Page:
Main conclusions The Dutch John Mountain midden record adds to an emerging picture in which mid-elevation conifers (P. flexilis ,Pseudotsuga menziesii ,Picea pungens ,J. scopulorum ,J. communis ) dominated vegetation over a wide area of the Colorado Plateau and adjacent Rocky Mountains. Rather than being fragmented, as often assumed in phylogeographical studies, these species had broader and more-connected distributions than they do in the region today. Paradoxically, subalpine conifers (Picea engelmannii ,A. lasiocarpa ) occurred at higher elevations to the south, possibly representing declining precipitation from south to north owing to southward displacement of the polar jet stream. The Dutch John Mountain record displays a series of extinction and invasion events. Most of the extinctions were local in scale; nearly all constituents of fossil midden assemblages occur within a few kilometres of Dutch John Mountain, and some occur at least locally on its slopes. The sole exception isJ. horizontalis , which is regionally extinct. In contrast to extinctions, Holocene invasions were regional in scale;J. osteosperma ,P. ponderosa ,P. edulis andEphedra viridis immigrated from glacial-age source populations far to the south.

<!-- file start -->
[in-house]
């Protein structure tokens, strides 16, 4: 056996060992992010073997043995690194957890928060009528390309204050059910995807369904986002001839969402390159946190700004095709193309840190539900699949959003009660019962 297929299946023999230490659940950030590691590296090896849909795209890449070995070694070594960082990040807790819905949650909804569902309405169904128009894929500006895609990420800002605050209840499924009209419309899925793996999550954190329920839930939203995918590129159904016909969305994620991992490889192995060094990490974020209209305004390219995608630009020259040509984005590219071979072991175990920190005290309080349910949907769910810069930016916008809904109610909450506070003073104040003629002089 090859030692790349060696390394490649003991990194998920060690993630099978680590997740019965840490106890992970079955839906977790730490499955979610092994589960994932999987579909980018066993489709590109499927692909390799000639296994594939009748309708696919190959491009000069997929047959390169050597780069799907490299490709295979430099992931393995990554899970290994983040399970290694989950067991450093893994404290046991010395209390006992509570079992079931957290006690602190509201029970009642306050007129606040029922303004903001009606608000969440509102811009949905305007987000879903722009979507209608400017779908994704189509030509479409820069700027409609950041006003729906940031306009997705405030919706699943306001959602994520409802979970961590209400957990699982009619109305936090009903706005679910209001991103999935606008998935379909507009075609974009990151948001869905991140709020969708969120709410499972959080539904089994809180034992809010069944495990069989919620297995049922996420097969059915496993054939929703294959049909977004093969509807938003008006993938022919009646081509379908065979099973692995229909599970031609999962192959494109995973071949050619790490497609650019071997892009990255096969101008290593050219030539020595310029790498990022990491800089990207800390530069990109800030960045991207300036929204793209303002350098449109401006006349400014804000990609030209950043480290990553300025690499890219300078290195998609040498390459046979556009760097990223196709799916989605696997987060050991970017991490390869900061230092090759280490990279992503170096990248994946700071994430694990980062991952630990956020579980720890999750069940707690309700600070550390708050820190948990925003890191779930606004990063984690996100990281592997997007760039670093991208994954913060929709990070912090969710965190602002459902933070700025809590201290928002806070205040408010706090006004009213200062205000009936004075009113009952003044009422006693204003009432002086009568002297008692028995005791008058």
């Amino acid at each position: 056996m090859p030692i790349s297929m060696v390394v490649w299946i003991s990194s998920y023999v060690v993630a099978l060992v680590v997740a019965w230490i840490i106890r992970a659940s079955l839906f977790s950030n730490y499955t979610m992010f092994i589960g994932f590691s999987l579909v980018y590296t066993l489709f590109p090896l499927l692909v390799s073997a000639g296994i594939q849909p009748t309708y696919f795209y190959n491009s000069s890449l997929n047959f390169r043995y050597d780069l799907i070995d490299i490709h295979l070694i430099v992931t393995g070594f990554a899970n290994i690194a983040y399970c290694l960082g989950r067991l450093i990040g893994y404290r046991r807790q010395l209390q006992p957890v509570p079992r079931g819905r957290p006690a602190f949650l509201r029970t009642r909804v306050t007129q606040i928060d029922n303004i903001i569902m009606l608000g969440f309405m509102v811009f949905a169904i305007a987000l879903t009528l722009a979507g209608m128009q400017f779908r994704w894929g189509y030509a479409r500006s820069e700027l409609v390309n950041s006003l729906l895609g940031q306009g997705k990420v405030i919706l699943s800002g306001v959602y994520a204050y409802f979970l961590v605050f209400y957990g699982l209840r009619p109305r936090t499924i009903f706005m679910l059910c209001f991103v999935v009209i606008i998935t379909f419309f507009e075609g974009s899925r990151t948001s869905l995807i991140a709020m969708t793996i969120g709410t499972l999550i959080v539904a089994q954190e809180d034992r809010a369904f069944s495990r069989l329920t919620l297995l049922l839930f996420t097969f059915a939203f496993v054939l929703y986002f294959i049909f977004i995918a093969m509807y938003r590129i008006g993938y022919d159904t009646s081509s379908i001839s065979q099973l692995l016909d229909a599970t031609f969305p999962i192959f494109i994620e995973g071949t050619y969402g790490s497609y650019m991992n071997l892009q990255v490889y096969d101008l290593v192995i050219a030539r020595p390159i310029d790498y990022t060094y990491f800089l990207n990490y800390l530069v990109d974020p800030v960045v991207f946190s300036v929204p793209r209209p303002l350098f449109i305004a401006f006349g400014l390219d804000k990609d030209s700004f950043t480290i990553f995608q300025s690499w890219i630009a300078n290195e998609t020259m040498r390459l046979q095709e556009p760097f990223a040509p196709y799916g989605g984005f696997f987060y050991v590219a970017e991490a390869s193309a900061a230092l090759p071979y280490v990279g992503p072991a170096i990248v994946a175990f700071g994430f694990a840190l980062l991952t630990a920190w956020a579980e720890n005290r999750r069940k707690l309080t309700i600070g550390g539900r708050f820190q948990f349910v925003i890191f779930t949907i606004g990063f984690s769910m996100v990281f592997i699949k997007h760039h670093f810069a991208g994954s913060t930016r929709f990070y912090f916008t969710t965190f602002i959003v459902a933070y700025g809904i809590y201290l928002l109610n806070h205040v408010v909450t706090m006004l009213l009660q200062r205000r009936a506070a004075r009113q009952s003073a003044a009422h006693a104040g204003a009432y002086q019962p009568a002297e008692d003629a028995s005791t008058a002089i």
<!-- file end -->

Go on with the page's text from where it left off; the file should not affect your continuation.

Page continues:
ABSTRACT: Plant macrofossils in ancient packrat middens document the presence of woodland communities in most of the present Chihuahuan, Sonoran, and Mohave deserts in the southwestern United States during the late Wisconsinan (22,000 to 11,000 years before present by radiocarbon dating). Warm desert species were common in the woodlands at lower elevations and mixed conifer and subalpine forests were present at high elevations. Inferred mild, wet winters and cool summers produced unusual plant and animal associations compared to those of today. Montane communities acquired modern aspects and more mesophytic species disappeared from lower woodlands about 11,000 years ago. Early Holocene xeric woodlands and an inferred winter precipitation regime persisted until about 8000 years ago. The present circulation patterns, rainfall regimes, and biotic distributions probably formed as a result of the melting of the continental ice sheets. Southwestern communities appear to have responded quickly to climatic changes compared to the gradual responses of central and eastern United States forest communities.